Professor W. R. Fraser was a Canadian champion who also published books and studies on checkers, mostly notably The Inferno of Checkers, in which he used Dante's Inferno as a metaphor. We won't delve further into that interesting literary area today; instead we'll emphasize Prof. Fraser's academic side, by presenting one of his studies from a group Tom Wiswell included in a small collection that Mr. Wiswell called Canadian Checker Class.
We'd rate this one as fairly hard, though short of infernal. If you get the first move right and figure out the theme, you'll be able to solve it. Treat this as a professorial homework assignment rather than a descent into Hades, and see if you can get it, then burn your mouse on Read More to see the solution.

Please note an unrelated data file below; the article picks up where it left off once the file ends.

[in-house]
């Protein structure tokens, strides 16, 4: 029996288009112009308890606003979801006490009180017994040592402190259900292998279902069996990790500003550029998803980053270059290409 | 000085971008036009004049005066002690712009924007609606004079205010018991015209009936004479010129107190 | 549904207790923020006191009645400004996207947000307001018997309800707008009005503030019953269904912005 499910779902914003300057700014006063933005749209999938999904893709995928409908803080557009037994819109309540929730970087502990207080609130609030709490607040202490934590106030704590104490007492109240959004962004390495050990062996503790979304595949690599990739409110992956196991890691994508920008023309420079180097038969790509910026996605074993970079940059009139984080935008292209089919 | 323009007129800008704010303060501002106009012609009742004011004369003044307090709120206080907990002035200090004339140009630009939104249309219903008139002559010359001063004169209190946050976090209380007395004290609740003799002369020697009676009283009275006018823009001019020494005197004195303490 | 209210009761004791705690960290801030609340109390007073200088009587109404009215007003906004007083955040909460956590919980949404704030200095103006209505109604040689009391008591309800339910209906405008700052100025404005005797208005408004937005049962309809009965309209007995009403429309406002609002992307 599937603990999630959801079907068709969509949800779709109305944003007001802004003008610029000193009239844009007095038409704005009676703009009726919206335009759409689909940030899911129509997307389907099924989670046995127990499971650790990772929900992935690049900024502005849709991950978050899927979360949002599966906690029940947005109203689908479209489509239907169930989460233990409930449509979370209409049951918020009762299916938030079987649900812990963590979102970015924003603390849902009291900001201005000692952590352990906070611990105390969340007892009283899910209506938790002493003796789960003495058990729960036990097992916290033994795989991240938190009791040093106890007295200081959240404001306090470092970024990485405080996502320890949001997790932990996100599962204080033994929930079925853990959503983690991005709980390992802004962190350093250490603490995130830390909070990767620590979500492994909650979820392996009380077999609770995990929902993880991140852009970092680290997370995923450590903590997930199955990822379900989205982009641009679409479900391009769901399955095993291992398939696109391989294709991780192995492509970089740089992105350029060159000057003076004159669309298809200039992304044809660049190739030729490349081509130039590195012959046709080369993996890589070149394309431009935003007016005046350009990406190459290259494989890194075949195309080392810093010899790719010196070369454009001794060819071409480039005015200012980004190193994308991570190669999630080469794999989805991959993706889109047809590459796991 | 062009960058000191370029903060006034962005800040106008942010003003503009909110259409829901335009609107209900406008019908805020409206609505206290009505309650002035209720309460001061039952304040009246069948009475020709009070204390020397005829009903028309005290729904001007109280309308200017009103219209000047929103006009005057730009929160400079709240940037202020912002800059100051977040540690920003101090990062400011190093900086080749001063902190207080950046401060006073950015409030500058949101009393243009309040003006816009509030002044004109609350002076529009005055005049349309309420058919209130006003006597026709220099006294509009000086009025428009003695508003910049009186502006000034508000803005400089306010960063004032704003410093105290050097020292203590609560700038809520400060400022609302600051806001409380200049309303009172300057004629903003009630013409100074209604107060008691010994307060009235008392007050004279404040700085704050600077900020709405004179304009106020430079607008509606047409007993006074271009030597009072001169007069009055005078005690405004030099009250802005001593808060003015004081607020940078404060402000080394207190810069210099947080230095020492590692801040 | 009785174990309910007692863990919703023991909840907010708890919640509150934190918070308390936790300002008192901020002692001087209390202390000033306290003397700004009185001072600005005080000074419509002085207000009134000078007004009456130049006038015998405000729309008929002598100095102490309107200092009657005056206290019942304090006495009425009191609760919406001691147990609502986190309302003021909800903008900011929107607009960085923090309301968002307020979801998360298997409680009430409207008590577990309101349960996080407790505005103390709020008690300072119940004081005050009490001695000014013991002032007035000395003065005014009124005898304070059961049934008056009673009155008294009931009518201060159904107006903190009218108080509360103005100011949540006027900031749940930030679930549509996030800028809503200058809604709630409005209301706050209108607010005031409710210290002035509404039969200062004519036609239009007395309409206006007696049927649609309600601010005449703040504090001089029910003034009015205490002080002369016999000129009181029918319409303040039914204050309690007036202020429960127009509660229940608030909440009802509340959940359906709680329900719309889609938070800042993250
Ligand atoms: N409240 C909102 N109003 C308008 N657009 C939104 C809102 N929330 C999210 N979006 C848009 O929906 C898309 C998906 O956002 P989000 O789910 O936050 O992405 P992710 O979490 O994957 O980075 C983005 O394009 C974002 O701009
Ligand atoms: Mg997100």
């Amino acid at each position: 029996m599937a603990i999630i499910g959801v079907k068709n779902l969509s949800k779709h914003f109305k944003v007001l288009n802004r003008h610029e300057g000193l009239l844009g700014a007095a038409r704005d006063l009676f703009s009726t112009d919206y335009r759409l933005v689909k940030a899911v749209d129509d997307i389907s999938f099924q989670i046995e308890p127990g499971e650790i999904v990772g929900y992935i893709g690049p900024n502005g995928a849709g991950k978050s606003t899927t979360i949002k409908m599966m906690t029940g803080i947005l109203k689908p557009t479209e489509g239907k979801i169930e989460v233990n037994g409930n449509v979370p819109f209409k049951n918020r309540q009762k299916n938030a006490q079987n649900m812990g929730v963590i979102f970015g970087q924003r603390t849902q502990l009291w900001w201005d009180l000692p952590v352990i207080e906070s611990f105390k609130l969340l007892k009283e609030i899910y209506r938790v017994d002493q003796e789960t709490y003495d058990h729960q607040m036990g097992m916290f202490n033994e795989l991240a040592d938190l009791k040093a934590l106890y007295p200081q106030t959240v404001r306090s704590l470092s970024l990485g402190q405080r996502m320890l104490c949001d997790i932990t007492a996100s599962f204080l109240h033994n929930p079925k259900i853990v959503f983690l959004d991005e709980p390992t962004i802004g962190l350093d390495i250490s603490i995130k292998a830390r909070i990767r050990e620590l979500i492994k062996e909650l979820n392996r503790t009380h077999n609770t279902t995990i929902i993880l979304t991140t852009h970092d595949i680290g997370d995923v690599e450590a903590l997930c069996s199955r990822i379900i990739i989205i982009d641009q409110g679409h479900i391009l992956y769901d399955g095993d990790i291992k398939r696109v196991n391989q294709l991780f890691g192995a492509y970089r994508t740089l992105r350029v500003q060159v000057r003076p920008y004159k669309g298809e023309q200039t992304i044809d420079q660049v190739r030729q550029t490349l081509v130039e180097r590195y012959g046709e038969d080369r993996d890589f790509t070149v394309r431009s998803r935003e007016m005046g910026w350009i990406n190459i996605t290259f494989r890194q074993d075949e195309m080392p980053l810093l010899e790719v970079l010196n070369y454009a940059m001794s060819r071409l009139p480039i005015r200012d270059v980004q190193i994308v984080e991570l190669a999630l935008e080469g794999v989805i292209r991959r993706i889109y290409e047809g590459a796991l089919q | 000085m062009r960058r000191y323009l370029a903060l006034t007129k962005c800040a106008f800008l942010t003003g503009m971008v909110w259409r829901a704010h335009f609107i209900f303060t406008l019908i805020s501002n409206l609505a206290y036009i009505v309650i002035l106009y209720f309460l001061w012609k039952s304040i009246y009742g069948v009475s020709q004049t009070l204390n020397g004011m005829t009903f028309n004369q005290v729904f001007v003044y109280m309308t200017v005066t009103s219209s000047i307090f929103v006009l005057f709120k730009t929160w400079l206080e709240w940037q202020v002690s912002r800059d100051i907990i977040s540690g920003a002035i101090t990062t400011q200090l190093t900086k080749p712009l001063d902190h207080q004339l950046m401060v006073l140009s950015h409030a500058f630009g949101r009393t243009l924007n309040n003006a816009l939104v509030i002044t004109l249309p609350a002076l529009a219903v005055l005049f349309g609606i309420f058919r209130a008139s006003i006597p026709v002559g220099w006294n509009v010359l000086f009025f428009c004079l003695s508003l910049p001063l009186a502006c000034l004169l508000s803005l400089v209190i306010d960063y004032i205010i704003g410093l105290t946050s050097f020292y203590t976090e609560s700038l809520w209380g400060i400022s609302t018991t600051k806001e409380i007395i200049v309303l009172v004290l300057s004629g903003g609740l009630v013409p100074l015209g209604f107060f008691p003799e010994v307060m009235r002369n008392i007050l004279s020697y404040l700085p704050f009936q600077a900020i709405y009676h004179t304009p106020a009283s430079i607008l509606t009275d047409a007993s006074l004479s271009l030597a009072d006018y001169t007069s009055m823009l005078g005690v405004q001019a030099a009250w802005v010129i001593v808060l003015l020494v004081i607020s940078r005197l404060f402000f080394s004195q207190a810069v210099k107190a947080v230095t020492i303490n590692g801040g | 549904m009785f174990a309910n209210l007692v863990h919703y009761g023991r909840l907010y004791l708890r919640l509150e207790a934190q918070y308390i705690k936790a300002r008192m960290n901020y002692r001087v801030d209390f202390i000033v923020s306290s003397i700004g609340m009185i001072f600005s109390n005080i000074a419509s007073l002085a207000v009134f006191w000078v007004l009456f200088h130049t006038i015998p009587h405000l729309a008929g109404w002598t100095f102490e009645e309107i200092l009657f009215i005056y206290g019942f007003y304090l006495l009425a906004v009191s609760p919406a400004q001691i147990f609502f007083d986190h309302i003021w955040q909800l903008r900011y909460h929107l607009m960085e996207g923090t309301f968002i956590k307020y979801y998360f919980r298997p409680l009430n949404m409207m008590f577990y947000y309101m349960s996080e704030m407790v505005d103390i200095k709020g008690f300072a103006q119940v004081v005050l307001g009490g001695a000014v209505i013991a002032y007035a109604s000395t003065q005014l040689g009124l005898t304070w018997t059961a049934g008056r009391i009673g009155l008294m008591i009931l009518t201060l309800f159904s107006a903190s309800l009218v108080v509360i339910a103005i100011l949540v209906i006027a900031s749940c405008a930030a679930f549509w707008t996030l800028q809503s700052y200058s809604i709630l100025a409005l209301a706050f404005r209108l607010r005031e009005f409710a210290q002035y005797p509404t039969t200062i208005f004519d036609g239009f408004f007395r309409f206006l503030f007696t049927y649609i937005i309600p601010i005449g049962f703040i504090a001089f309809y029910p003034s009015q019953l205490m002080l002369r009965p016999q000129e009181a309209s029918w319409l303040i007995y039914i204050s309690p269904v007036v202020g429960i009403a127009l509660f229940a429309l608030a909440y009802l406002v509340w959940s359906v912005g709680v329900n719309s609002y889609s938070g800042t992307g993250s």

There are numerous variations on the following solution, but the idea stays the same.
28-24---A 17-22---B 26x17 13x29 31-26 2-6---C 18-15---D 11x18 20x2 6-9 2-6 9-13 24-20---E 13-17 6-9 17-21 26-22 18x25 9-6 White Wins.
A---Anything else only draws. But why does White allow the Black 2 for 1?
B---Black could make other moves, none of which would change the outcome, but most players would take the shot.
C---This is the only move Black has. Do you see the theme here?
D---White regains his piece. But there's more to it.
E---White ensures that the Black position is sewed up.
A very nice study with practical value.